The 2009-10 NBA schedule comes out in a few hours (around noon Oklahoma time). I’ll have it up as soon as I get it and then I’ll surely overanalyze it to death.
But I won’t be letting it out of the bag early. Three teams got in trouble for doing so: “The Cleveland Cavaliers, Houston Rockets and Minnesota Timberwolves were penalized, an official with knowledge of the decisions told The Associated Press on Monday. The official requested anonymity because the fines weren’t publicly announced. The NBA will release its 2009-10 schedule on Tuesday afternoon. The league forbids teams to release any details before then.”
A list ranking the most reliable GMs in the league: “Presti, a Buford disciple, has been GM of the Thunder since June 2007. In that short time, he has elevated the Thunder from the laughingstock of the NBA to the league’s most dangerous sleeper. Presti has built a solid young core in Kevin Durant, Jeff Green, Russell Westbrook, and James Harden, while maintaining enough cap space to make a run at significant free agents in 2010. Though he initially made a mistake by hiring P.J. Carlesimo (a colossal disappointment) as head coach in 2007, Presti redeemed himself by replacing Carlesimo with Scotty Brooks last season. Brooks immediately connected with Durant and Westbrook and inspired the team to improve in the second half of the season … Presti’s team-building strategy is simple. Draft well and focus on team chemistry (evidence of which can be found in Durant’s visit to Summer League this year and the bond that Thunder players share on Twitter). It’s a strategy that works for Buford in San Antonio and appears to be having similar results in Oklahoma City. With Durant coming into his own as a superstar-caliber player, the Thunder will be a playoff contender sooner than you think.”
Another list ranking every offseason move: “52. Earl Watson waived by the Oklahoma City Thunder – Earl Watson was released by the Thunder and immediately began battling Brevin Knight for the washed up, back-up point guard role who teams will talk into giving them a veteran presence needed for a playoff push.”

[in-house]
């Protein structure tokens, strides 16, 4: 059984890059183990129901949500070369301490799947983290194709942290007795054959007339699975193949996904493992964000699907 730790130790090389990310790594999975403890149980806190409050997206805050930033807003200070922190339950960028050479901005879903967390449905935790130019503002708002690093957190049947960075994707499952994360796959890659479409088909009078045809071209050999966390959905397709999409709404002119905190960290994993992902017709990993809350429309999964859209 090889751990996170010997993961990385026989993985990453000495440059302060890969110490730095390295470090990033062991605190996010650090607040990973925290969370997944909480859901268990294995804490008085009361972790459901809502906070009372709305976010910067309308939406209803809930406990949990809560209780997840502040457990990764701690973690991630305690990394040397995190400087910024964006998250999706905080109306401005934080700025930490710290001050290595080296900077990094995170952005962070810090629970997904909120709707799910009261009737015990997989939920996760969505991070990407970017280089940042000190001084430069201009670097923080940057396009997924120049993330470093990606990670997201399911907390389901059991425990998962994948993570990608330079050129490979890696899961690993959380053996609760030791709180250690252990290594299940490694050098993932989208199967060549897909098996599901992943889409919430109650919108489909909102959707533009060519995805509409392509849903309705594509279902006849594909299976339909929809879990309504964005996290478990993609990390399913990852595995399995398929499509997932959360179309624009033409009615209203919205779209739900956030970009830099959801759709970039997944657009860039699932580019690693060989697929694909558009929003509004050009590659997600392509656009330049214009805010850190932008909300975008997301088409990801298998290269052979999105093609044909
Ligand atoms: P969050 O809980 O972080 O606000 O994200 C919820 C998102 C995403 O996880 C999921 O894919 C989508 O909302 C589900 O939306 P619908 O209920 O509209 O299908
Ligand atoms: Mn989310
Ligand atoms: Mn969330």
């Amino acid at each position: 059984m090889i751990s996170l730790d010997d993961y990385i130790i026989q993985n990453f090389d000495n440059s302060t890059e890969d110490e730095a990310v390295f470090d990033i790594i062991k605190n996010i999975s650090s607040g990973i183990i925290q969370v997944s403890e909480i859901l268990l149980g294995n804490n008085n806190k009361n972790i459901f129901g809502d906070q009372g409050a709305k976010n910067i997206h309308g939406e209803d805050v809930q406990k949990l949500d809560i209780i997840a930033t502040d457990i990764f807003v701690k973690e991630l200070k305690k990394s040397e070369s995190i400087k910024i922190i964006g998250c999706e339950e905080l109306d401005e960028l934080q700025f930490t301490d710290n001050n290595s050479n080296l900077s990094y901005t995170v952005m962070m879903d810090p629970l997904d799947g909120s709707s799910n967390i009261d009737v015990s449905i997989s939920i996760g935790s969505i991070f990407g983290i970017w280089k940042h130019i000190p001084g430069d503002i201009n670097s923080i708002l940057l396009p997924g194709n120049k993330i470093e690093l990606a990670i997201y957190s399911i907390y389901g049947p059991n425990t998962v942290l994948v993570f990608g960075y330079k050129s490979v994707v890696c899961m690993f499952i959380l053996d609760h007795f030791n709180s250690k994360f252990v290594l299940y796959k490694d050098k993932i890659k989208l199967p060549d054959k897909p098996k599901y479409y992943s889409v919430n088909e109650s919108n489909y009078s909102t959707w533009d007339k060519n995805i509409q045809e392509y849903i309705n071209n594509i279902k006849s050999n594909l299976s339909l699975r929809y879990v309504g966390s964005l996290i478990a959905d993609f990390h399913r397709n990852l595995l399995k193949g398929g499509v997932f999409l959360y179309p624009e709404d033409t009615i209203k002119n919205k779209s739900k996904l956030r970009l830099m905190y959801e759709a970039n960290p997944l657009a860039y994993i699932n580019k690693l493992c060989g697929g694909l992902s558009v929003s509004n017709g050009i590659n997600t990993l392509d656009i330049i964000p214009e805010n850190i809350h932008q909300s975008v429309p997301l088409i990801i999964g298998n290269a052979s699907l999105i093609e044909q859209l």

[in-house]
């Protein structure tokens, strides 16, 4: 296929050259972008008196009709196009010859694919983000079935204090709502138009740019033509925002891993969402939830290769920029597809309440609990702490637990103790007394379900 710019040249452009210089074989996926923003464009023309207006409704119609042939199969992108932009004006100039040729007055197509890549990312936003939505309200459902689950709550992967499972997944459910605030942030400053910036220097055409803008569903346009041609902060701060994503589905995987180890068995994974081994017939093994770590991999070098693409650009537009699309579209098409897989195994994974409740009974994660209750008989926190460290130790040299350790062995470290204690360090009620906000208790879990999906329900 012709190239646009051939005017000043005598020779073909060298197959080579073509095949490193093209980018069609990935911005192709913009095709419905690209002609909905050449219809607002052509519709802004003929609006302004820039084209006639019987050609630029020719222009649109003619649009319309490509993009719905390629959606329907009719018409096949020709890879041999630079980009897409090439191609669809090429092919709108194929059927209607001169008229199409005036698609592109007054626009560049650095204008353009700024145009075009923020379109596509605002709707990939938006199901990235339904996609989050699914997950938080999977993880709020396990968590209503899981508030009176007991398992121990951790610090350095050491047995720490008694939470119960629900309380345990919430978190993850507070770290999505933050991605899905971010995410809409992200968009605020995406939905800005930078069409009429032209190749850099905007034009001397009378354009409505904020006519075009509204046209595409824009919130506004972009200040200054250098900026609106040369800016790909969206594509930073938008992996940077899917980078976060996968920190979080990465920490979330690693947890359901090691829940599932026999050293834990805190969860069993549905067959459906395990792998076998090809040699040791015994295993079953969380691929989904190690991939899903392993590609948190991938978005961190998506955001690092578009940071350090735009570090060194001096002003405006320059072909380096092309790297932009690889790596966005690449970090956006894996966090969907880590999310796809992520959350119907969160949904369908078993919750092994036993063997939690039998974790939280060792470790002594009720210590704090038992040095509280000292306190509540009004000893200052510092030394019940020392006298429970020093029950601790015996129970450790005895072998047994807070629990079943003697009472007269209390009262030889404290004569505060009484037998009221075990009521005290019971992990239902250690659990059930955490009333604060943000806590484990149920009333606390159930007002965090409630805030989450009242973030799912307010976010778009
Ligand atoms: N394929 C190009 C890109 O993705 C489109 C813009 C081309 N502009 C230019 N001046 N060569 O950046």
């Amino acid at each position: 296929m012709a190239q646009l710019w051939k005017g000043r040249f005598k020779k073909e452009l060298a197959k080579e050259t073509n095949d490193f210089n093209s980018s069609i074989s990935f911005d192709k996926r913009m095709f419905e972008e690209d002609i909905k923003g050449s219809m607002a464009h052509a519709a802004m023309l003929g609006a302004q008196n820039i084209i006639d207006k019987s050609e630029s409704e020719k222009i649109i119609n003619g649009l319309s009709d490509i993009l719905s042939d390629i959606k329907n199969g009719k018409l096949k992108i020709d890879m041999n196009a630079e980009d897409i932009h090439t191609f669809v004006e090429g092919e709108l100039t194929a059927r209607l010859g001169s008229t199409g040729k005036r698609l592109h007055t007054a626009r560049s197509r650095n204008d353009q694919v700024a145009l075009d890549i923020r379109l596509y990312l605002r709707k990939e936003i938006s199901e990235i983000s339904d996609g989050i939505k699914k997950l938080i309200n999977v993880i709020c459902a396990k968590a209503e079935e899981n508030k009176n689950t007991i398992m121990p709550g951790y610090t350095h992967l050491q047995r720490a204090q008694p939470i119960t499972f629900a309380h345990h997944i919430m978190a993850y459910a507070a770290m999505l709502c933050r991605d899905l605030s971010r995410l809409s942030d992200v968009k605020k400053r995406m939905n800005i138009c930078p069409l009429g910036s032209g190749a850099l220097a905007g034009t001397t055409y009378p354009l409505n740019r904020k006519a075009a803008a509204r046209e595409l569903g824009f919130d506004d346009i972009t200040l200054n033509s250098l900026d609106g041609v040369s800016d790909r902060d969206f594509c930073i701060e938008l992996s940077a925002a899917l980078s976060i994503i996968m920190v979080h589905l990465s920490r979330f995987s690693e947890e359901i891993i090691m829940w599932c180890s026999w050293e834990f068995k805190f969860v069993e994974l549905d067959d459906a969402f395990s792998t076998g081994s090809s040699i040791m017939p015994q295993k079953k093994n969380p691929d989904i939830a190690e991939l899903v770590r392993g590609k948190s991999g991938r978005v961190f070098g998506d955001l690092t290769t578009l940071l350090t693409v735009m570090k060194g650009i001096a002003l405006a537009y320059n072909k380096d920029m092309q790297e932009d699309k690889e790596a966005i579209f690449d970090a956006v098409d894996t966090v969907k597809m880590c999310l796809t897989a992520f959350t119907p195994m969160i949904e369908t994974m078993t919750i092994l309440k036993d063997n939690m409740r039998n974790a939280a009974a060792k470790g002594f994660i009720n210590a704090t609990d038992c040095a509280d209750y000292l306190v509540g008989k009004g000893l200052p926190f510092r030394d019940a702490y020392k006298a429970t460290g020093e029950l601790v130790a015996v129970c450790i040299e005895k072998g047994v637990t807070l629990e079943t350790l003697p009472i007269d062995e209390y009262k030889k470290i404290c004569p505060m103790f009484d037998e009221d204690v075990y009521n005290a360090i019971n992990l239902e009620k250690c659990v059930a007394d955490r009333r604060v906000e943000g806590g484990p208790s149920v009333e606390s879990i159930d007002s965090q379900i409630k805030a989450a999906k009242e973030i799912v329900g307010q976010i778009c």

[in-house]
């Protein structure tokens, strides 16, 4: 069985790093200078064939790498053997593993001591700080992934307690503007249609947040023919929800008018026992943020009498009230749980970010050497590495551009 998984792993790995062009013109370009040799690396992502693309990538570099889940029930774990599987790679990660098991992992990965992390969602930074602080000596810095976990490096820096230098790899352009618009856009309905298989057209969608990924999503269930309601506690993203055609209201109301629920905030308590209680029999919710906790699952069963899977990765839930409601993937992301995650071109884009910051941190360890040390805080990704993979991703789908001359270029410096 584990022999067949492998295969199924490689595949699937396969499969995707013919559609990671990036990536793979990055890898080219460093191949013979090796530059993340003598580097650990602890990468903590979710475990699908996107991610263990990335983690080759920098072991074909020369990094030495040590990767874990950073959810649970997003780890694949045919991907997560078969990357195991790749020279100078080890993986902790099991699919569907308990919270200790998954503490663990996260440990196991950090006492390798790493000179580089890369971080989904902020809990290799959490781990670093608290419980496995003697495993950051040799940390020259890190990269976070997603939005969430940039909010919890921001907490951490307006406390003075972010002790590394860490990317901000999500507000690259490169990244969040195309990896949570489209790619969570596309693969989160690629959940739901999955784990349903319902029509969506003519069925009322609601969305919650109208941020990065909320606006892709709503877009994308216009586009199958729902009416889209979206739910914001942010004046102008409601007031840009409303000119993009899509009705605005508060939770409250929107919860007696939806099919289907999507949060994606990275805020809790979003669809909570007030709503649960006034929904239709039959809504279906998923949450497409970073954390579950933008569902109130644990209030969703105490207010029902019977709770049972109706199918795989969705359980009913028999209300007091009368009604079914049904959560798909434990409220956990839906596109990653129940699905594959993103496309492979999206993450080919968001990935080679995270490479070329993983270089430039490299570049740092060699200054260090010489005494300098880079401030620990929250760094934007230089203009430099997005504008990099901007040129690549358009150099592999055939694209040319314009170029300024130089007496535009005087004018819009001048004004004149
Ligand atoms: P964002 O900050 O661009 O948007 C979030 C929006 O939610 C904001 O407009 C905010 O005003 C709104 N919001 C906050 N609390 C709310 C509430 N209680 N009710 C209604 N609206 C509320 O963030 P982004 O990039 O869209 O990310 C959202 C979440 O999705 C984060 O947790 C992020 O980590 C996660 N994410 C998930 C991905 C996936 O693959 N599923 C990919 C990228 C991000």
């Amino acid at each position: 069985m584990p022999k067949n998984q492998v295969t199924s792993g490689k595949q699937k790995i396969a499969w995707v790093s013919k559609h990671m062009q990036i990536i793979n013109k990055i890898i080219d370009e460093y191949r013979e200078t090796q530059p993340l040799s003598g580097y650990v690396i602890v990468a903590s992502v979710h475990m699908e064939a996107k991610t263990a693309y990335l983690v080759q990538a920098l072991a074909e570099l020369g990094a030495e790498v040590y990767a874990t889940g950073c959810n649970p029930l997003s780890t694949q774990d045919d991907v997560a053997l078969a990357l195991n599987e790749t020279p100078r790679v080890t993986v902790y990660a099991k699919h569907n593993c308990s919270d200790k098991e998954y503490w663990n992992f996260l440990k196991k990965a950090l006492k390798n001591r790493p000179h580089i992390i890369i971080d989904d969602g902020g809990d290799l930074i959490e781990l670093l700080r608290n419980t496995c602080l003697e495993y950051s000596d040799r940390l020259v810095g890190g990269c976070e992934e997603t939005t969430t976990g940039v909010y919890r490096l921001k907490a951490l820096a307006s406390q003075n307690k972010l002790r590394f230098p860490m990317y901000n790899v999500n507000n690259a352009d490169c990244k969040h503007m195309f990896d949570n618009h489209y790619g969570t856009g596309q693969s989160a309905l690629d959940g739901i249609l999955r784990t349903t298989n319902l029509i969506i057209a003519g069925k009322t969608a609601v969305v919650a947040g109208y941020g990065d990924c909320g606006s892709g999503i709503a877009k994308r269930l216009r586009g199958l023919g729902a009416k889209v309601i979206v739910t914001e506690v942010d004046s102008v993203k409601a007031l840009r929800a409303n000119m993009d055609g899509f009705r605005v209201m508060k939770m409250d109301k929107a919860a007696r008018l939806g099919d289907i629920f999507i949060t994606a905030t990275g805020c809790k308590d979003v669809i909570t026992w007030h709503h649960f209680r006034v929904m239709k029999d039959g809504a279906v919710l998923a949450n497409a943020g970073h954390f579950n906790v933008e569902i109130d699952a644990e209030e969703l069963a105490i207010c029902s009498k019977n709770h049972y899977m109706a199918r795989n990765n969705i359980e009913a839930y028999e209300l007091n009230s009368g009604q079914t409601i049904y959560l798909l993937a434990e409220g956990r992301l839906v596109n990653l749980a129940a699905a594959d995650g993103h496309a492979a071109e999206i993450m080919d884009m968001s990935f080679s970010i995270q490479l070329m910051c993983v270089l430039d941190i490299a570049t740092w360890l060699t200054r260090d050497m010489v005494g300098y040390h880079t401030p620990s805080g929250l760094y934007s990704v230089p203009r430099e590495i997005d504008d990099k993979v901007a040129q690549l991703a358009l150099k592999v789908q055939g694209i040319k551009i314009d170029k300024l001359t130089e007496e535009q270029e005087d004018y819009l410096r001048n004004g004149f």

KD was mad about something last night: “Ain’t nobody real wit me nomore, erything is str8 B.S..kinda mad but I usually don’t get mad…did I catch feelings? I don’t have those tho.”
Steve Aschburner celebrates the NBA’s 60th birthday by looking at some numbers: “46. At All-Star weekend in Phoenix last season, Oklahoma City’s Kevin Durant scored a record 46 points in the Rookie Challenge, hitting 17-of-25 shots and earning MVP honors. That’s four points more than Chamberlain scored in setting the All-Star Game record in 1962.”
Ryan Hollins signed an offer sheet with Minnesota. I was kind of hoping Oklahoma City would take a look at the seven-footer, but obviously the Thunder didn’t.
David Aldridge with a great look at the upcoming labor situation: “Owners are adamant that the economic health of the game is in peril. Several teams lost millions of dollars, with ticket sales and advertising down across the league. The league’s worst cases, like New Jersey, fell through the floor economically, with estimated losses at or near $10 million. Several other teams were just behind, “only” losing seven figures. And those numbers are multiplied in many cases when you factor in the losses suffered by owners in their other businesses during the recession.”